Benign Paroxysmal Positional Vertigo (BPPV) is one of the leading causes of vertigo among U.S. patients; repositioning maneuvers fortunately make the condition very easy to treat in most people. Repositioning maneuvers take only five to ten minutes and successfully treat BPPV in 85 percent of patients in just a few treatments.
BPPV is probably the most common cause of vertigo. The name gives an accurate description of the problem:
- Benign… while not life threatening, the vertigo can be quite intense and upsetting.
- Paroxysmal… very sudden and short spells lasting between 15-30 seconds.
- Positional… certain position changes of the head prompt the vertigo.
- Vertigo… you feel as if the world is spinning around you.
What are the common symptoms of BPPV? Most patients will experience a sudden spinning sensation when they look up into a cabinet, bending over to pick something up, turning over when lying in a supine position such as when in bed, or perhaps when they look under a car, bed, or cabinet. The spinning sensation may be paired with intense nausea and/or vomiting. Usually the episodes of spinning are between 15-30 seconds in length. Other patients may notice only a sudden, brief sense of instability with movement of either the body or the head. There should be no sense of hearing loss with the episodes.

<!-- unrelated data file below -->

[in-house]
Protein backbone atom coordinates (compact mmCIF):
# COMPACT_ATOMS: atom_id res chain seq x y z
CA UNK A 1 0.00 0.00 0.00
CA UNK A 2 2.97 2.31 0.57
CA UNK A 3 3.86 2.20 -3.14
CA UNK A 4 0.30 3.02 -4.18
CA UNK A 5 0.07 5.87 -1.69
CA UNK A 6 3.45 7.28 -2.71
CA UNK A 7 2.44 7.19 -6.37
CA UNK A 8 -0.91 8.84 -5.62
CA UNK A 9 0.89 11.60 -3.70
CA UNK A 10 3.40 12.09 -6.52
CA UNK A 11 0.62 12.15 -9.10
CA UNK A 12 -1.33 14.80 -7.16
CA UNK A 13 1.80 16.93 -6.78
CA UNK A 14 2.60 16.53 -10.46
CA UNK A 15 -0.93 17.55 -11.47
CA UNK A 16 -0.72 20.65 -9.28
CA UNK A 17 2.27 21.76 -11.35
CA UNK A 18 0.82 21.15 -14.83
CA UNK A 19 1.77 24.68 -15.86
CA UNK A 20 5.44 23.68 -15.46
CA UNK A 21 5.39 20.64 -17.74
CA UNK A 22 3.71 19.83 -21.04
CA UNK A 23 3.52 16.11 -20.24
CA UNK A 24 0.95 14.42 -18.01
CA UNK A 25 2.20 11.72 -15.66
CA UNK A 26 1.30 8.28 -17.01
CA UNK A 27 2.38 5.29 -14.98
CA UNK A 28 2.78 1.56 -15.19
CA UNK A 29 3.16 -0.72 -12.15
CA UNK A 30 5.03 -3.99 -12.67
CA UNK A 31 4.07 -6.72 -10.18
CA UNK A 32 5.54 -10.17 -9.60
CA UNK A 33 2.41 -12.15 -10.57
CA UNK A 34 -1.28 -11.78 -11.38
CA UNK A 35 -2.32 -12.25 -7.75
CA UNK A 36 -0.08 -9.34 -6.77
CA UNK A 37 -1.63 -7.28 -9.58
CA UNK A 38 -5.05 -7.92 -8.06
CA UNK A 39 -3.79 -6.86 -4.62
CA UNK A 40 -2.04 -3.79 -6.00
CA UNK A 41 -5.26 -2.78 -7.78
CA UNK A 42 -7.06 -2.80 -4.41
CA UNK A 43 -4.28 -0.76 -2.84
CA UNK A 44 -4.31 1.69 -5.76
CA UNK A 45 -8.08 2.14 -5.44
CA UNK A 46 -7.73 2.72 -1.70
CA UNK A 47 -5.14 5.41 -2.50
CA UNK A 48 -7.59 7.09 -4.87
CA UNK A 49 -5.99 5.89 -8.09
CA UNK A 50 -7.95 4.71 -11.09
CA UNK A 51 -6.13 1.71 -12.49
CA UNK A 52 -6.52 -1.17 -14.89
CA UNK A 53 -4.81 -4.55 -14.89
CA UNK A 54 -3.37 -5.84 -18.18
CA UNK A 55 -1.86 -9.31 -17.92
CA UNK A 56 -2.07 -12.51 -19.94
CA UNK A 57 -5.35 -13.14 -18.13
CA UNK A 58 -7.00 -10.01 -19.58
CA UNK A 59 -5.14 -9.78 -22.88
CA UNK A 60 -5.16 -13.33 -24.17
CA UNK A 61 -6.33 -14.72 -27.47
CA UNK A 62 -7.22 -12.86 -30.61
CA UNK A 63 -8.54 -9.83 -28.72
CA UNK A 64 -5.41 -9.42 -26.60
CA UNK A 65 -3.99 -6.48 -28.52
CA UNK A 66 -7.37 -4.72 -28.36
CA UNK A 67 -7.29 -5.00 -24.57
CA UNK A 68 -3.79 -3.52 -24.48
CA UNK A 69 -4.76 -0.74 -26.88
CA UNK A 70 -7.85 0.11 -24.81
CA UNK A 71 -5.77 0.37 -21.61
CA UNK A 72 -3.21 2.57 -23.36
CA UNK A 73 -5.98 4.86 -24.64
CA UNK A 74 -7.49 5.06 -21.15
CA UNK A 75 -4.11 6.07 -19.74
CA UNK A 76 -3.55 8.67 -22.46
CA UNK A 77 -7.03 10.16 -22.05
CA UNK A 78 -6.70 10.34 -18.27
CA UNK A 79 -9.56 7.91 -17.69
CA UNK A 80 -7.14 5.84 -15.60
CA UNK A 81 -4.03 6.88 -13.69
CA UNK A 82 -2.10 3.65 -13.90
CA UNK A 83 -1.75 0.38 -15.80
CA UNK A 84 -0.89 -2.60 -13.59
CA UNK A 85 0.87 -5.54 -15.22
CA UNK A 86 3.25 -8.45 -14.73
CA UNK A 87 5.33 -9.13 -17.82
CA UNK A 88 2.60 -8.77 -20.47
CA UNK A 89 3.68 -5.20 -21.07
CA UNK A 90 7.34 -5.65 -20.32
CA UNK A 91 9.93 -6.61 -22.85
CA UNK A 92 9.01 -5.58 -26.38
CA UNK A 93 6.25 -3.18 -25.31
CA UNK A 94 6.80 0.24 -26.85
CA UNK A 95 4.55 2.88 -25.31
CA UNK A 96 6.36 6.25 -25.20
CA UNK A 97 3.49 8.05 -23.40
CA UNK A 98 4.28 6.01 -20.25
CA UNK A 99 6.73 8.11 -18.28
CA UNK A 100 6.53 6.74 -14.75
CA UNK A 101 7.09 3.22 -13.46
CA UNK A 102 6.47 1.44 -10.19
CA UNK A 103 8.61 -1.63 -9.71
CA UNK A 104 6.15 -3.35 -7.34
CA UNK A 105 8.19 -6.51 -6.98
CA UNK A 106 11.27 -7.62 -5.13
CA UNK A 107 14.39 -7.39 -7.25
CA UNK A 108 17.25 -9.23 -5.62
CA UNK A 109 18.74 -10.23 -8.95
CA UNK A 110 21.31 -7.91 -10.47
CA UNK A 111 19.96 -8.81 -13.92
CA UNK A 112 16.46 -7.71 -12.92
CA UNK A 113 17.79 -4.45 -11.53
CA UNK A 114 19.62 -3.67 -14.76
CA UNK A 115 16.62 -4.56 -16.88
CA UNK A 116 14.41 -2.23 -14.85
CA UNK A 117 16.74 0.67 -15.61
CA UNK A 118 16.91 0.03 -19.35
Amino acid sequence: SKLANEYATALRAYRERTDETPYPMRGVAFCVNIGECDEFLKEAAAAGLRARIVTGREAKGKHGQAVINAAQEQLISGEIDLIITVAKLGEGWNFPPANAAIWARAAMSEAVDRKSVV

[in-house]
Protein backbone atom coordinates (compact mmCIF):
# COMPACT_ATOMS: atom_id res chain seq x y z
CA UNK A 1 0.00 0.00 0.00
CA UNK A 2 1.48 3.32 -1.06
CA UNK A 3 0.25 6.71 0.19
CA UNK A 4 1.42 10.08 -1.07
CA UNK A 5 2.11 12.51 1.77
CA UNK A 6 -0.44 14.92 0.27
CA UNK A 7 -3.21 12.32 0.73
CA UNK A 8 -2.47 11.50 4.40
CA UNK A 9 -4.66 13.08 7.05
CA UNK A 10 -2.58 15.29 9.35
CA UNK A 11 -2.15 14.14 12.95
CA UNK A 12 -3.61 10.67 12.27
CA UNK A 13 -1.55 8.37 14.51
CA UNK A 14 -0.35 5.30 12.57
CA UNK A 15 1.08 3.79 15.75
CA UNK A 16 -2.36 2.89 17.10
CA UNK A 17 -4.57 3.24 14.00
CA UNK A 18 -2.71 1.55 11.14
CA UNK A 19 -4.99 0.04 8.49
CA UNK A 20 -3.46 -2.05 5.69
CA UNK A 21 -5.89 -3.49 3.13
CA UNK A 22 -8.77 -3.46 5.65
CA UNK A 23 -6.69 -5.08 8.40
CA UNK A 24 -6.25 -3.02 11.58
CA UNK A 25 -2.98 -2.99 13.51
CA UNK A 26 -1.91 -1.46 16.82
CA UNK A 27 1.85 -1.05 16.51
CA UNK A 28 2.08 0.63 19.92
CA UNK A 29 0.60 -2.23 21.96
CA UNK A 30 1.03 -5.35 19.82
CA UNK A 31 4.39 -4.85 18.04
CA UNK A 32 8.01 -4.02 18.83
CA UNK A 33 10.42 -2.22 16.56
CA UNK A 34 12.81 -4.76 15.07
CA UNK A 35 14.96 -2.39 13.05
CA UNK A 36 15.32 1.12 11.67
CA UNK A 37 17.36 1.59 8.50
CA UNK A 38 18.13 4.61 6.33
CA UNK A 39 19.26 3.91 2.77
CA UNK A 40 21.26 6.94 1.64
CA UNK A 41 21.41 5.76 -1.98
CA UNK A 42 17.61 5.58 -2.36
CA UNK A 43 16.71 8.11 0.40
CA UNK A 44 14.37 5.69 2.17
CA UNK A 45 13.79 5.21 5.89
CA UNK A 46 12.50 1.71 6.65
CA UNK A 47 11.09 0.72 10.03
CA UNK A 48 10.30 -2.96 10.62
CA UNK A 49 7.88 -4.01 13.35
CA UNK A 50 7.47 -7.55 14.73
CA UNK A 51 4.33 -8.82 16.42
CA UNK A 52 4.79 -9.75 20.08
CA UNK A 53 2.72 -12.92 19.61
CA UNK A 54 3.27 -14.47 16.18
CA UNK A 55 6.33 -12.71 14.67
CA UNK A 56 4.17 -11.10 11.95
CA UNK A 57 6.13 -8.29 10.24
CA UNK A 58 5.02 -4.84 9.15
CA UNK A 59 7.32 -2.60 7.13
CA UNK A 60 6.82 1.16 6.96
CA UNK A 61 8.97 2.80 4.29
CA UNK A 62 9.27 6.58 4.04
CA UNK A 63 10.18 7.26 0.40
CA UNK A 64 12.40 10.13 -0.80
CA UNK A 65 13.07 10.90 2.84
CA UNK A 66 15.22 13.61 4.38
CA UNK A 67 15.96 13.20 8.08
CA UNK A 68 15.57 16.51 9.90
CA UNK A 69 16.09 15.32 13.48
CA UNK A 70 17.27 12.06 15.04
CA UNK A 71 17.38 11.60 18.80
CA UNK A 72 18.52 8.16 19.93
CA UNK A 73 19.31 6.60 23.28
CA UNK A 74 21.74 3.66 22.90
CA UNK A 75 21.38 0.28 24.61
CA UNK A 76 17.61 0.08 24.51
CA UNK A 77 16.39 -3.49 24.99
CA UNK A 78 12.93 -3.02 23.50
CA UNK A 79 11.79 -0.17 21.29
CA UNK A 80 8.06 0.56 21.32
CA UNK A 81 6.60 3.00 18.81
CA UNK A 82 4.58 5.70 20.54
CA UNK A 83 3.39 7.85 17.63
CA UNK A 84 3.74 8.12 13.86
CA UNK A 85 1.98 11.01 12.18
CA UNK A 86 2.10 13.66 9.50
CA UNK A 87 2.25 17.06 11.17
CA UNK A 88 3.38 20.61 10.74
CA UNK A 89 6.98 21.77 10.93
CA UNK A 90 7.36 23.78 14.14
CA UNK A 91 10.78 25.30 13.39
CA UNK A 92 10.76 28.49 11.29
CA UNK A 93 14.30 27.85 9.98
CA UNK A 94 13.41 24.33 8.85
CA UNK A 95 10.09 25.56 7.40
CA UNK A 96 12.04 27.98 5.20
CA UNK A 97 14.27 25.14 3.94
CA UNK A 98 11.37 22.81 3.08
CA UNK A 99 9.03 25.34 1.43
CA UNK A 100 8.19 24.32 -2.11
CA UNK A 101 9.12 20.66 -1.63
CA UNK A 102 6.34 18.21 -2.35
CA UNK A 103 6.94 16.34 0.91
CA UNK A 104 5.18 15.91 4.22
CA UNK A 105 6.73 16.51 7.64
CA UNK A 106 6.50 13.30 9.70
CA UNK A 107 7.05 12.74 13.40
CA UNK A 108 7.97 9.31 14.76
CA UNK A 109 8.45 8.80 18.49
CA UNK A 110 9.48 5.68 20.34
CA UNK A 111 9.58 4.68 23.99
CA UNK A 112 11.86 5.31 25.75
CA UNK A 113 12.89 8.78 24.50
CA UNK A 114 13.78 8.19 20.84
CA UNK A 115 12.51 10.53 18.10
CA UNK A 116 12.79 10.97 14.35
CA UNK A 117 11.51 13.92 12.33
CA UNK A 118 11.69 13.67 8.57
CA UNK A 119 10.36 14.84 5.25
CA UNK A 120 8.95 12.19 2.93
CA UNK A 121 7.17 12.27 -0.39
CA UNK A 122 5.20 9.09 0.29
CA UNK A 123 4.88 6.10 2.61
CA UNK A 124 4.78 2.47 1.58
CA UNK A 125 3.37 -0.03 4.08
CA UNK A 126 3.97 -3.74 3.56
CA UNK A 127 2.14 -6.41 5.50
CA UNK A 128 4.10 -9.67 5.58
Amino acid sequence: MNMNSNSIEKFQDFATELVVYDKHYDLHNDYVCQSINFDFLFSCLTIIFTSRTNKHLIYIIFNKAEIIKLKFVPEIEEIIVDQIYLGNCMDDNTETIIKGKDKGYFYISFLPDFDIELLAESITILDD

How is BPPV diagnosed? In most cases, BBPV is diagnosed by putting together the history of vertigo events and then by performing a physical test called the Dix-Hallpike test which requires the examiner to hang your head a little off the edge of an exam chair/table and then rolling your head to the left and right while watching for a certain movement of the eyes.
What causes BPPV? In most cases, we really don’t know. Some patients will have a history of head trauma, migraine, other inner ear problems, lying in bed for long periods of time (surgery, illness); however, most patients first become aware of the vertigo when getting up in the morning or when turning over in bed.
What’s with the crystals? We have crystals of calcium carbonate as part of one type of motion sensing organs in our inner ear. When these crystals come off these motion sensing organs they will float around within the inner ear and eventually end up in one of our semicircular canals stimulating the wrong nerve ending resulting in false messages to the brain. Then the brain creates the ‘false sense of movement’ or the symptom of vertigo.
How is BPPV treated? For many patients the BPPV will go away within weeks. However, when it does not go away, BPPV is treated with ‘crystal repositioning procedures’. These physical treatments are usually first provided by an Audiologist or Physical Therapist and have a success rate of between 80-90%. There a number of names for these treatments; examples are the ‘Epley maneuver’, and the Lempert 360 roll maneuver.
If your BPPV returns, as it may in about 20% of patients, you may be instructed how to ‘self-reposition’ the crystals by doing the Epley or other treatments yourself at home. You will also need to take precautions not to fall… seniors are encouraged to seek professional help to prevent serious injuries due to falling.
Further information about BPPV may be found on on the website of our professional ENT organization, http://entnet.org/BPPVCPG.
Call David R Brown MD Ear, Nose and Throat at (505) 820-9945 for more information or to schedule an appointment.